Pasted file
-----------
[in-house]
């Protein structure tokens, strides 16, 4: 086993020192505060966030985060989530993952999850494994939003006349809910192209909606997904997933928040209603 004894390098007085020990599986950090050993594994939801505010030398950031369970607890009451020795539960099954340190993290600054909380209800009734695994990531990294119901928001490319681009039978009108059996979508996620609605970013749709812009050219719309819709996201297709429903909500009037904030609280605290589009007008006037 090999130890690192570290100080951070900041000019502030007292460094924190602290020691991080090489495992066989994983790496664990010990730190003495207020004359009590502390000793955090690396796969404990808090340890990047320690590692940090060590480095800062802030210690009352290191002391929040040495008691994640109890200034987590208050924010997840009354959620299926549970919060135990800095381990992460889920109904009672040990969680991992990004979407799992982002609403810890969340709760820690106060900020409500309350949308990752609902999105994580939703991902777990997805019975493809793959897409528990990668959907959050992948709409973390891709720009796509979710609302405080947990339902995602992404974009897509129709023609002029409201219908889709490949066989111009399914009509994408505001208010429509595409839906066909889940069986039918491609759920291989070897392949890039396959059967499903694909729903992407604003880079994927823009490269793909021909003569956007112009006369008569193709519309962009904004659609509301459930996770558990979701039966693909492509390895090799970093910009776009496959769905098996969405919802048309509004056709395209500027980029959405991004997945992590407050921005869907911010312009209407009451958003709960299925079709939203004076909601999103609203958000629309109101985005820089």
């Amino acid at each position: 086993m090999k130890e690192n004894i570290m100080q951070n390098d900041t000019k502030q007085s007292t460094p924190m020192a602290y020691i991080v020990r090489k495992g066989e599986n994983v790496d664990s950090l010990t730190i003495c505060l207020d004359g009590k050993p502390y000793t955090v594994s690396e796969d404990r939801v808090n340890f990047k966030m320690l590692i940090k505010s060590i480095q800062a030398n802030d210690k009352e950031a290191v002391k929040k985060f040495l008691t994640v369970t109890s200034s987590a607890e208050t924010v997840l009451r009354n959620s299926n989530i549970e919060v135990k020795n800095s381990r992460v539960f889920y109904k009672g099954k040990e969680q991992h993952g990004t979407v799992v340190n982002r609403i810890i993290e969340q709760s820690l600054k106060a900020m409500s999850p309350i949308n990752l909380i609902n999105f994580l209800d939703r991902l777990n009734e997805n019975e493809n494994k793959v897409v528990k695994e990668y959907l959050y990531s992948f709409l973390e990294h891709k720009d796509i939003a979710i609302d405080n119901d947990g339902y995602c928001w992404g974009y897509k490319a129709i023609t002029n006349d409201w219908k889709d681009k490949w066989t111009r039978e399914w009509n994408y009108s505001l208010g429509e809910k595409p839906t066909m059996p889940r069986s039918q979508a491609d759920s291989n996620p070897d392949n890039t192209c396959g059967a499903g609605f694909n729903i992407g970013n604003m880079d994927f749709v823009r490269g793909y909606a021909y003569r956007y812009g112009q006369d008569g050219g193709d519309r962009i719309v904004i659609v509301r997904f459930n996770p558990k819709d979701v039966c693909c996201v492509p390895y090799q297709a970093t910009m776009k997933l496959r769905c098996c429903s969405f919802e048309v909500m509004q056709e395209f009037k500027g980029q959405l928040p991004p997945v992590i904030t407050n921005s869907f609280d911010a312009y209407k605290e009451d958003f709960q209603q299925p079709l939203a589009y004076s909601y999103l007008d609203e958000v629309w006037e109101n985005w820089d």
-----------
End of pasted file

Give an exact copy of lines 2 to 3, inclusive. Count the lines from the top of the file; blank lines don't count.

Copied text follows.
């Protein structure tokens, strides 16, 4: 086993020192505060966030985060989530993952999850494994939003006349809910192209909606997904997933928040209603 004894390098007085020990599986950090050993594994939801505010030398950031369970607890009451020795539960099954340190993290600054909380209800009734695994990531990294119901928001490319681009039978009108059996979508996620609605970013749709812009050219719309819709996201297709429903909500009037904030609280605290589009007008006037 090999130890690192570290100080951070900041000019502030007292460094924190602290020691991080090489495992066989994983790496664990010990730190003495207020004359009590502390000793955090690396796969404990808090340890990047320690590692940090060590480095800062802030210690009352290191002391929040040495008691994640109890200034987590208050924010997840009354959620299926549970919060135990800095381990992460889920109904009672040990969680991992990004979407799992982002609403810890969340709760820690106060900020409500309350949308990752609902999105994580939703991902777990997805019975493809793959897409528990990668959907959050992948709409973390891709720009796509979710609302405080947990339902995602992404974009897509129709023609002029409201219908889709490949066989111009399914009509994408505001208010429509595409839906066909889940069986039918491609759920291989070897392949890039396959059967499903694909729903992407604003880079994927823009490269793909021909003569956007112009006369008569193709519309962009904004659609509301459930996770558990979701039966693909492509390895090799970093910009776009496959769905098996969405919802048309509004056709395209500027980029959405991004997945992590407050921005869907911010312009209407009451958003709960299925079709939203004076909601999103609203958000629309109101985005820089």
């Amino acid at each position: 086993m090999k130890e690192n004894i570290m100080q951070n390098d900041t000019k502030q007085s007292t460094p924190m020192a602290y020691i991080v020990r090489k495992g066989e599986n994983v790496d664990s950090l010990t730190i003495c505060l207020d004359g009590k050993p502390y000793t955090v594994s690396e796969d404990r939801v808090n340890f990047k966030m320690l590692i940090k505010s060590i480095q800062a030398n802030d210690k009352e950031a290191v002391k929040k985060f040495l008691t994640v369970t109890s200034s987590a607890e208050t924010v997840l009451r009354n959620s299926n989530i549970e919060v135990k020795n800095s381990r992460v539960f889920y109904k009672g099954k040990e969680q991992h993952g990004t979407v799992v340190n982002r609403i810890i993290e969340q709760s820690l600054k106060a900020m409500s999850p309350i949308n990752l909380i609902n999105f994580l209800d939703r991902l777990n009734e997805n019975e493809n494994k793959v897409v528990k695994e990668y959907l959050y990531s992948f709409l973390e990294h891709k720009d796509i939003a979710i609302d405080n119901d947990g339902y995602c928001w992404g974009y897509k490319a129709i023609t002029n006349d409201w219908k889709d681009k490949w066989t111009r039978e399914w009509n994408y009108s505001l208010g429509e809910k595409p839906t066909m059996p889940r069986s039918q979508a491609d759920s291989n996620p070897d392949n890039t192209c396959g059967a499903g609605f694909n729903i992407g970013n604003m880079d994927f749709v823009r490269g793909y909606a021909y003569r956007y812009g112009q006369d008569g050219g193709d519309r962009i719309v904004i659609v509301r997904f459930n996770p558990k819709d979701v039966c693909c996201v492509p390895y090799q297709a970093t910009m776009k997933l496959r769905c098996c429903s969405f919802e048309v909500m509004q056709e395209f009037k500027g980029q959405l928040p991004p997945v992590i904030t407050n921005s869907f609280d911010a312009y209407k605290e009451d958003f709960q209603q299925p079709l939203a589009y004076s909601y999103l007008d609203e958000v629309w006037e109101n985005w820089d």